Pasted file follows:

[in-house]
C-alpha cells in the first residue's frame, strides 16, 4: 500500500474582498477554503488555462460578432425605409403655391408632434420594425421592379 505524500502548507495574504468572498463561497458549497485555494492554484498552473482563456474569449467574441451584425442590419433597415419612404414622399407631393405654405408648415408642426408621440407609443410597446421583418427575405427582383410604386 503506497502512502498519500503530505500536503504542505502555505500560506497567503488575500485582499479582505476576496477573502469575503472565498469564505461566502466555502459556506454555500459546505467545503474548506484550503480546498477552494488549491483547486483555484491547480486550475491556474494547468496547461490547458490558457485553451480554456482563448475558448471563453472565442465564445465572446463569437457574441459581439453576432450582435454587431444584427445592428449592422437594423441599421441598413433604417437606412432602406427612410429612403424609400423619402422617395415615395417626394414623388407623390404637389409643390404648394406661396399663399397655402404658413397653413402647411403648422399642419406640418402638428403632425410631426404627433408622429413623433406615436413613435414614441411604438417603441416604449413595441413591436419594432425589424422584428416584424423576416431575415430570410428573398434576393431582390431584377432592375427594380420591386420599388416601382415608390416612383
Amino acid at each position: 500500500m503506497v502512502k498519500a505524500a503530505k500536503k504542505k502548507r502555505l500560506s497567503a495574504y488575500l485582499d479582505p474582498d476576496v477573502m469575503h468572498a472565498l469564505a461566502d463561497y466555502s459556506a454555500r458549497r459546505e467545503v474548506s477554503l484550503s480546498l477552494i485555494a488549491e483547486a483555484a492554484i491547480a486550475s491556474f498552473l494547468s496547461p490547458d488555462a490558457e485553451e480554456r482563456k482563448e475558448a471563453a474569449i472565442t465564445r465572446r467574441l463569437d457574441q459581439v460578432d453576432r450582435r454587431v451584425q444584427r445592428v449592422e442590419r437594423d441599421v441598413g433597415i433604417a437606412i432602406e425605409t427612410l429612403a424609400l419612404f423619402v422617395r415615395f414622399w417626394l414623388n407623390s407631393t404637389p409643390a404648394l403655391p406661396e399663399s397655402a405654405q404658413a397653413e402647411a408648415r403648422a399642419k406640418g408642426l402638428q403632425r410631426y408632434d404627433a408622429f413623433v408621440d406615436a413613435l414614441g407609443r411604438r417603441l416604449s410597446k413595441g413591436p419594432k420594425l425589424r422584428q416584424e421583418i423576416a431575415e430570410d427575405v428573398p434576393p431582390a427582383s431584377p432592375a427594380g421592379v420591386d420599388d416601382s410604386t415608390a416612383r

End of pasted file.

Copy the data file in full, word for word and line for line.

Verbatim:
[in-house]
C-alpha cells in the first residue's frame, strides 16, 4: 500500500474582498477554503488555462460578432425605409403655391408632434420594425421592379 505524500502548507495574504468572498463561497458549497485555494492554484498552473482563456474569449467574441451584425442590419433597415419612404414622399407631393405654405408648415408642426408621440407609443410597446421583418427575405427582383410604386 503506497502512502498519500503530505500536503504542505502555505500560506497567503488575500485582499479582505476576496477573502469575503472565498469564505461566502466555502459556506454555500459546505467545503474548506484550503480546498477552494488549491483547486483555484491547480486550475491556474494547468496547461490547458490558457485553451480554456482563448475558448471563453472565442465564445465572446463569437457574441459581439453576432450582435454587431444584427445592428449592422437594423441599421441598413433604417437606412432602406427612410429612403424609400423619402422617395415615395417626394414623388407623390404637389409643390404648394406661396399663399397655402404658413397653413402647411403648422399642419406640418402638428403632425410631426404627433408622429413623433406615436413613435414614441411604438417603441416604449413595441413591436419594432425589424422584428416584424423576416431575415430570410428573398434576393431582390431584377432592375427594380420591386420599388416601382415608390416612383
Amino acid at each position: 500500500m503506497v502512502k498519500a505524500a503530505k500536503k504542505k502548507r502555505l500560506s497567503a495574504y488575500l485582499d479582505p474582498d476576496v477573502m469575503h468572498a472565498l469564505a461566502d463561497y466555502s459556506a454555500r458549497r459546505e467545503v474548506s477554503l484550503s480546498l477552494i485555494a488549491e483547486a483555484a492554484i491547480a486550475s491556474f498552473l494547468s496547461p490547458d488555462a490558457e485553451e480554456r482563456k482563448e475558448a471563453a474569449i472565442t465564445r465572446r467574441l463569437d457574441q459581439v460578432d453576432r450582435r454587431v451584425q444584427r445592428v449592422e442590419r437594423d441599421v441598413g433597415i433604417a437606412i432602406e425605409t427612410l429612403a424609400l419612404f423619402v422617395r415615395f414622399w417626394l414623388n407623390s407631393t404637389p409643390a404648394l403655391p406661396e399663399s397655402a405654405q404658413a397653413e402647411a408648415r403648422a399642419k406640418g408642426l402638428q403632425r410631426y408632434d404627433a408622429f413623433v408621440d406615436a413613435l414614441g407609443r411604438r417603441l416604449s410597446k413595441g413591436p419594432k420594425l425589424r422584428q416584424e421583418i423576416a431575415e430570410d427575405v428573398p434576393p431582390a427582383s431584377p432592375a427594380g421592379v420591386d420599388d416601382s410604386t415608390a416612383r